“ When one looks at the words ol the formula which must bedeliberately framed, it is quite obvious that they were intended to conveyand do convey to the prisoner the belief that heisnot obliged to say any-thing unless lie desires to do so. Now if those words are really to beconstrued in this sense, that, having heard them, an accused personremains silent at his peril and may find it a strong point against him at histrial that he did not say anything after being told he was not obliged to. say anything, one can only think that this form of words is most un-fortunate and misleading. We think that these words mean what theysay and that an accused person is quite entitled to say : ‘ I do not wishto say anything except that I am innocent ’
Tho principle laid down in Naylor’s case1 was followed in It. v. Leckey-where the trial Judge repeatedly told the jury that they might drawan inference of guilt by reason of the silence of the prisoner cn twooccasions when questioned by Police officers. In delivering thejudgment of the Court of Criminal Appeal Caldecote, L. C. J., said,
“ We think this amounted to a misdirection, and it is proper groundon which the verdict, subject to one other question, should be quashed.If it were not so, it must be obvious that a caution may be indeed atrap instead of being a- means for finding out the truth in the interestsas much of innocent persons, as it is in the interests of justice againstguilty persons. An innocent person might well, either from excessivecaution or for some other reason, decline to say anything when chargedand cautioned, and if it were possible to hold that out to a jury as groundon which they might find a man guilty, it is obvious that innocent personsmight bo in great peril. ”.
In our opinion the questions put to the prisoner wero improperinasmuch as they were intended to convey to the jury that tho defonceraised by him was falso by reason of the fact that in his statutory state-1ment ho did not state that the deceased was stabbed by CharleS Appu-hamy. In theso circumstances it was the' duty of tire Judge to haveuphold the objection. Having failed to do so at that stage, he should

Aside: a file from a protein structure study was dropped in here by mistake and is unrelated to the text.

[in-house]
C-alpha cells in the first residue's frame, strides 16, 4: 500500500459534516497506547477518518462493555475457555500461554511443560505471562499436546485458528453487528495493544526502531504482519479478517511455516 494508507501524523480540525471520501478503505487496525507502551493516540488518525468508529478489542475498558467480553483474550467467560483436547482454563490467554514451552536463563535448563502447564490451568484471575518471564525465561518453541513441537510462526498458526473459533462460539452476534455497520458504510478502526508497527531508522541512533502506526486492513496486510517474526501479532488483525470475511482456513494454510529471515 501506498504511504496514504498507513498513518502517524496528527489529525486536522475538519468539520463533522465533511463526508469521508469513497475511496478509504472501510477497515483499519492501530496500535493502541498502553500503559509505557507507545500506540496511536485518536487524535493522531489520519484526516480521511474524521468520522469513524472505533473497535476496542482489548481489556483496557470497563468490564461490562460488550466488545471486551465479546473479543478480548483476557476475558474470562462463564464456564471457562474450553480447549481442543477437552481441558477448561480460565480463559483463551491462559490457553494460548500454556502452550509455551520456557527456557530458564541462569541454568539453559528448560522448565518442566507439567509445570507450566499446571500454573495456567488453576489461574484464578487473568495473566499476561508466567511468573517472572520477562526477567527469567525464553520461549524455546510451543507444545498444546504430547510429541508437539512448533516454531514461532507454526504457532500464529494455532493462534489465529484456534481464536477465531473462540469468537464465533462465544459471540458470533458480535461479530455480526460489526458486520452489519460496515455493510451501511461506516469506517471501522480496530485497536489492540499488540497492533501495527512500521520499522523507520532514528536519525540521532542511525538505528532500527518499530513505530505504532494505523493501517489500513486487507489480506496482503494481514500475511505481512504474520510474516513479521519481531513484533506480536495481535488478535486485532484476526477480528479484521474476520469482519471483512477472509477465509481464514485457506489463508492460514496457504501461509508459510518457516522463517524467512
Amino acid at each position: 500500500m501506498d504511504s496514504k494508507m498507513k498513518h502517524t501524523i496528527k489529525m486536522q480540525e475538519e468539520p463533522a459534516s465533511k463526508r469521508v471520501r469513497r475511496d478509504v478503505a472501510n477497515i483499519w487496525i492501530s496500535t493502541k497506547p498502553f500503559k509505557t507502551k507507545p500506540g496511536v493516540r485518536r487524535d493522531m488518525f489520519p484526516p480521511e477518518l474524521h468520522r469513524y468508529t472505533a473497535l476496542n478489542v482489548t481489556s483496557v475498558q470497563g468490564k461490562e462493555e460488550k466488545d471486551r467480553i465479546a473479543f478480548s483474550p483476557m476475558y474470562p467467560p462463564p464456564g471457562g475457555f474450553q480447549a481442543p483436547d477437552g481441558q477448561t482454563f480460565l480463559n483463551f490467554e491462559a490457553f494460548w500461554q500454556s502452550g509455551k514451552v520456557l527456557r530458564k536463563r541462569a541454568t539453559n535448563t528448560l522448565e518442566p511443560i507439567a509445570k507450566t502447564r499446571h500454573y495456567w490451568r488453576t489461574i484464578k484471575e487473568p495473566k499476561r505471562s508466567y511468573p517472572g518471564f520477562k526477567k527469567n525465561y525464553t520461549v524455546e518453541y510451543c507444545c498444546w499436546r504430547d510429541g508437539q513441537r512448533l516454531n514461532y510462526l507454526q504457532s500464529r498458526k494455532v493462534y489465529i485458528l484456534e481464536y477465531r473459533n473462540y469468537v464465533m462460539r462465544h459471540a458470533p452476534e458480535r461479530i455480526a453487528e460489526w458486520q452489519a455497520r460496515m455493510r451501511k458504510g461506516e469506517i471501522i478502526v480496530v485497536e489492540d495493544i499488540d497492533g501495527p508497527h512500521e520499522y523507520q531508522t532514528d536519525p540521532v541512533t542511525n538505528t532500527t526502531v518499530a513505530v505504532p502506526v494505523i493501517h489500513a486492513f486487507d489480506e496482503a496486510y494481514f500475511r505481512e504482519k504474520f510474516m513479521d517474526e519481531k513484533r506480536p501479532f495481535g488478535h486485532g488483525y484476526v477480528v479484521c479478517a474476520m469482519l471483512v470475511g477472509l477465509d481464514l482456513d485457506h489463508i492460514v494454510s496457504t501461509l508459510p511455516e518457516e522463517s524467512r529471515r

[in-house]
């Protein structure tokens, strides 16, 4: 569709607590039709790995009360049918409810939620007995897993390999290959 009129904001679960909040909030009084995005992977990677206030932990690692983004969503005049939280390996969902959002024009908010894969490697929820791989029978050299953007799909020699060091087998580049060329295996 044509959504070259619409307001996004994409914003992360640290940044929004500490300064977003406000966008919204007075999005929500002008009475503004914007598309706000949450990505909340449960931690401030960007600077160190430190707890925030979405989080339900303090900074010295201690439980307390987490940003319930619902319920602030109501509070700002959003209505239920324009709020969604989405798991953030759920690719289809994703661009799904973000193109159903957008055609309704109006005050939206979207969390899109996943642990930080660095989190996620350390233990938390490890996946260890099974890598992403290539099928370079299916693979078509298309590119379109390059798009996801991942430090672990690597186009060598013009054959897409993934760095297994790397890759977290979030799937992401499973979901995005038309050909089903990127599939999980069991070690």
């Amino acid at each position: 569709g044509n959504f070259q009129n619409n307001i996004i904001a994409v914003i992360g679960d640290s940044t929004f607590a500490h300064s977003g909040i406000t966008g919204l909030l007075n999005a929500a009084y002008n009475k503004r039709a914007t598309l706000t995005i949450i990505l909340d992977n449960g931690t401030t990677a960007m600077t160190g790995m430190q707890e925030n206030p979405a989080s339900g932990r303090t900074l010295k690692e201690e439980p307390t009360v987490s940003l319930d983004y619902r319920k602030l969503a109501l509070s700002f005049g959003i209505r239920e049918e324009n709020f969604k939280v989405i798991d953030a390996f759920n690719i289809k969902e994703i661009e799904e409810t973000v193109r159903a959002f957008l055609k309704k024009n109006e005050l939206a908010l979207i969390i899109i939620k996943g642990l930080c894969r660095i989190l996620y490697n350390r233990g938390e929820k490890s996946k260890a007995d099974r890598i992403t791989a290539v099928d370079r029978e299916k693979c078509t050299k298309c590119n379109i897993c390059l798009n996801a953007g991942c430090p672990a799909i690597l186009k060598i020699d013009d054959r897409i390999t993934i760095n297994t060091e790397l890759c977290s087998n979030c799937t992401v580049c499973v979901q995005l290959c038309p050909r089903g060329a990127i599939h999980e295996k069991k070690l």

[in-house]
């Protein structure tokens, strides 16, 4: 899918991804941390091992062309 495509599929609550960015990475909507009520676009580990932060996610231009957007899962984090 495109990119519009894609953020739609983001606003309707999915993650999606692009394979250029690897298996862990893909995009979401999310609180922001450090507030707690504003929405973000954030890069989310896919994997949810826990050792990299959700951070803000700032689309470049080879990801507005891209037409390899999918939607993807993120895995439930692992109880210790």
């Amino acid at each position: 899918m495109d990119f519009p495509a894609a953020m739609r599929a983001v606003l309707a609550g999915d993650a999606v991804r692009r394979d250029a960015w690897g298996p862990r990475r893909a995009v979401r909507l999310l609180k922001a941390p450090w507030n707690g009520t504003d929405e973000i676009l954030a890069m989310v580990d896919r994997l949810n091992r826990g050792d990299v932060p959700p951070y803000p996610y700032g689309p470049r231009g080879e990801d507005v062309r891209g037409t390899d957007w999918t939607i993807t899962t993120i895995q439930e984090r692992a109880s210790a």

* 23 Cr. A. K. I
* 29 Cr. A. li. 12S.
Pemananda Thero v. Thomas Perera
certainly have warned the jury most explicitly that the prisoner waswell within his rights in having stated, “ I am not guilty ” and that hedid not thereby put himself in peril to nave his defence rejected. As noruling was given on the objection there was, indeed, a special duty caston the Judge to safeguard the defence against the wrong impressionwhich the jury must almost certainly have received during the cross-examination as to the prisoner not elaborating his defence at the time hemade the statutory statement. The omission to direct the jury on tholines indicated amounted to a misdirection entitling the prisoner to havethe conviction set aside.
Nothing that we have said is intended to qualify or restrict anylegitimate comment the prosecution may make to the jury on the statu-tory statement of an accused person. There is all the difference betweenasking a prisoner to explain why he did not outline his defence in hisstatutory statement and, in a proper case, like one in which the defenceat the trial is one of alibi, in submitting to the jury that if tho defenceof alibi had been raised earlier the prosecution would have had anopportunity of testing it. Vide R . v. Lillleboy 1 and R. v. Don Robert
For the reasons set out in this judgment we quashed the convictionand sentence and ordered that the prisoner be re-tried.
Fresh trial ordered.
K. DON GEERIS APPU , Appellant, and THE QUEEN , Respondent
PULLE J.—Qeeria Appu v. The Queen